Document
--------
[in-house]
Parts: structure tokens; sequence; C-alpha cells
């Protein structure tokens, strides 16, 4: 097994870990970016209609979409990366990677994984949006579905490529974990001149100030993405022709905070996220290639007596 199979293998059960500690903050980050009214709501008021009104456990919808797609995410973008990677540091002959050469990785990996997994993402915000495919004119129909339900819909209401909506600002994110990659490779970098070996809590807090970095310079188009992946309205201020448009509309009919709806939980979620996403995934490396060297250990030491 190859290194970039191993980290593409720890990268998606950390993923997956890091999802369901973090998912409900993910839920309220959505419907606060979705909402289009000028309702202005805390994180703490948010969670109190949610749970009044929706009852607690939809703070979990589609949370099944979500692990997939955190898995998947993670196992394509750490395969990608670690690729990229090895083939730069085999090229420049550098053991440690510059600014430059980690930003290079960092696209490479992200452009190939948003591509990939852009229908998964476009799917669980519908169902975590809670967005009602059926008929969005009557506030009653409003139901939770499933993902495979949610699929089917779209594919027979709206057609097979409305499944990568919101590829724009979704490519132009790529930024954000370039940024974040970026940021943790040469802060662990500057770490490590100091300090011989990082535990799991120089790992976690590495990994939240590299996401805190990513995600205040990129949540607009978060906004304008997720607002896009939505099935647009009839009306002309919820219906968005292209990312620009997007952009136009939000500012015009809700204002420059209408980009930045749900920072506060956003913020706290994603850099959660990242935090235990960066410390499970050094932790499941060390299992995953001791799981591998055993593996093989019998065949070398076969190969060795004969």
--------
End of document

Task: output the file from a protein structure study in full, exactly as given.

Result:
[in-house]
Parts: structure tokens; sequence; C-alpha cells
């Protein structure tokens, strides 16, 4: 097994870990970016209609979409990366990677994984949006579905490529974990001149100030993405022709905070996220290639007596 199979293998059960500690903050980050009214709501008021009104456990919808797609995410973008990677540091002959050469990785990996997994993402915000495919004119129909339900819909209401909506600002994110990659490779970098070996809590807090970095310079188009992946309205201020448009509309009919709806939980979620996403995934490396060297250990030491 190859290194970039191993980290593409720890990268998606950390993923997956890091999802369901973090998912409900993910839920309220959505419907606060979705909402289009000028309702202005805390994180703490948010969670109190949610749970009044929706009852607690939809703070979990589609949370099944979500692990997939955190898995998947993670196992394509750490395969990608670690690729990229090895083939730069085999090229420049550098053991440690510059600014430059980690930003290079960092696209490479992200452009190939948003591509990939852009229908998964476009799917669980519908169902975590809670967005009602059926008929969005009557506030009653409003139901939770499933993902495979949610699929089917779209594919027979709206057609097979409305499944990568919101590829724009979704490519132009790529930024954000370039940024974040970026940021943790040469802060662990500057770490490590100091300090011989990082535990799991120089790992976690590495990994939240590299996401805190990513995600205040990129949540607009978060906004304008997720607002896009939505099935647009009839009306002309919820219906968005292209990312620009997007952009136009939000500012015009809700204002420059209408980009930045749900920072506060956003913020706290994603850099959660990242935090235990960066410390499970050094932790499941060390299992995953001791799981591998055993593996093989019998065949070398076969190969060795004969």